- Associate Professor
- University of California, Berkeley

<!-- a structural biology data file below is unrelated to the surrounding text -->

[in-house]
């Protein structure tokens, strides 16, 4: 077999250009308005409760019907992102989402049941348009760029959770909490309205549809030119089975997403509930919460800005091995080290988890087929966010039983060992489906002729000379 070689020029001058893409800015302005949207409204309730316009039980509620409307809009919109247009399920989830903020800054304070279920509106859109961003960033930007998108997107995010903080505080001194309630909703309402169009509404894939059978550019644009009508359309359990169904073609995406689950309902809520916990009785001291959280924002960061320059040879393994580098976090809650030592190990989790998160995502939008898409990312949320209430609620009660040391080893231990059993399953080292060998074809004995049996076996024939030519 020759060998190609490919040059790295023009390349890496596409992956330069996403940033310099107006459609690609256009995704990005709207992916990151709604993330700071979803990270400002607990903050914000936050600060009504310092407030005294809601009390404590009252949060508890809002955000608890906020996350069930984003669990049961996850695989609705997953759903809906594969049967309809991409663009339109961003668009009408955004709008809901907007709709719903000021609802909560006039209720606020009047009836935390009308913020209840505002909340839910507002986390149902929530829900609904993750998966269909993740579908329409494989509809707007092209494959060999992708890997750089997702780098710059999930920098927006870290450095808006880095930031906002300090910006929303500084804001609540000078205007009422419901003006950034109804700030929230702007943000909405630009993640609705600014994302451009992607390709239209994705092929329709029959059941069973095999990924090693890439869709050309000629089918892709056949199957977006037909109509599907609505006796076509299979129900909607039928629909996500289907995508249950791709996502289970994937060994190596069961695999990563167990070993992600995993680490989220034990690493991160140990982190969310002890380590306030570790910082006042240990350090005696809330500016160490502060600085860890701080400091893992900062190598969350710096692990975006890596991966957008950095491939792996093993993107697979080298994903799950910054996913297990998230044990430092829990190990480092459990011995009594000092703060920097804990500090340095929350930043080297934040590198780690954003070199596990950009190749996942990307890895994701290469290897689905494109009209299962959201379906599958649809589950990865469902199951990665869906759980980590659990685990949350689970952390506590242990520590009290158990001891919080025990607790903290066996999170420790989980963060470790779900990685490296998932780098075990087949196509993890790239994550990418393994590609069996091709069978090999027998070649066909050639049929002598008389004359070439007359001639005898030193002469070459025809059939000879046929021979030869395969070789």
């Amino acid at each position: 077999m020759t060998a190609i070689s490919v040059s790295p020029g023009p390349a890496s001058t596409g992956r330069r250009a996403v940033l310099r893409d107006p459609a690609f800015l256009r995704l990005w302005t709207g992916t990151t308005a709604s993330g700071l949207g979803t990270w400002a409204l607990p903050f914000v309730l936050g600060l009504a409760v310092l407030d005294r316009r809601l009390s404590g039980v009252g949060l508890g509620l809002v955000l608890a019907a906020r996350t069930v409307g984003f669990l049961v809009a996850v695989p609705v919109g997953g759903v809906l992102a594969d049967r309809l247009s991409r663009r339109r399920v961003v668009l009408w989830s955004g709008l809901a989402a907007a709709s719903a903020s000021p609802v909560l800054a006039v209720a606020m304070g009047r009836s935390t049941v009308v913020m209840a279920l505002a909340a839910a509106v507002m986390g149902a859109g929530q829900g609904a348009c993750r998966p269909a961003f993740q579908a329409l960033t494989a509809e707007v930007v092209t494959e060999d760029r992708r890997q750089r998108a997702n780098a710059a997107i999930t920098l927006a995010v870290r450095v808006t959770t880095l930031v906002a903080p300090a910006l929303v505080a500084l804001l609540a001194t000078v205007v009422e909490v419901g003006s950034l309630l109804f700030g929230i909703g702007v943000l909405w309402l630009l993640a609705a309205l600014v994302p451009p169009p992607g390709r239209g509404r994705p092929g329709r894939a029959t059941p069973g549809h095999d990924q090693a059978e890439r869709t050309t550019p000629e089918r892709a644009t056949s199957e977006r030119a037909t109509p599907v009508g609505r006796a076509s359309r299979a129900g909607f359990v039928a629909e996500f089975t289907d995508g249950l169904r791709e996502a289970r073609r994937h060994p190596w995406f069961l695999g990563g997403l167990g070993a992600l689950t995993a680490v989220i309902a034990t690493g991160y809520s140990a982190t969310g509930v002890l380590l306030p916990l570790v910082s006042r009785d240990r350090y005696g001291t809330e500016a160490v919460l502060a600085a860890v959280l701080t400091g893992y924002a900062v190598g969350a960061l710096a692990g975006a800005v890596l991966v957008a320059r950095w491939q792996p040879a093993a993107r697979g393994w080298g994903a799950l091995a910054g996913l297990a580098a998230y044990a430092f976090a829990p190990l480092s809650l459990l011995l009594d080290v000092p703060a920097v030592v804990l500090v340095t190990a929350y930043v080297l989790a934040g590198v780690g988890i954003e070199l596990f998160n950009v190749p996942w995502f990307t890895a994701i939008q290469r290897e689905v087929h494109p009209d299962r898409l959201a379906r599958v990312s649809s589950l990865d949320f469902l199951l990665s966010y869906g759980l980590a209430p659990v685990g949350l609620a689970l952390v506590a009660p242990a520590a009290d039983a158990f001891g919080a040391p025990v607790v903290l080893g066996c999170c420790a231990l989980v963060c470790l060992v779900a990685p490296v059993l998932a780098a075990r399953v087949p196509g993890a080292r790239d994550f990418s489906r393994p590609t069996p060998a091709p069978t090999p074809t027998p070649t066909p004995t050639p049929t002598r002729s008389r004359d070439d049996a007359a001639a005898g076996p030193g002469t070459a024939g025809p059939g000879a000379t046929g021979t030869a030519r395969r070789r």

This project reads plays and performance records alongside court transcripts, medical treatises, conduct manuals, and parliamentary debates to ask how an attention to personal space—the space around a body that remains private as the body passes through public places—might enrich understandings of London in the years surrounding the Great Fire of 1666. Focusing on personal space, the project argues, allows for a study of the city from the perspective of those who did not or could not own private property, and thus are not represented on the maps from which most such studies begin. These less privileged residents and visitors include women, the poor, the mad, and those whose religion, race, or immigration status marked them as different.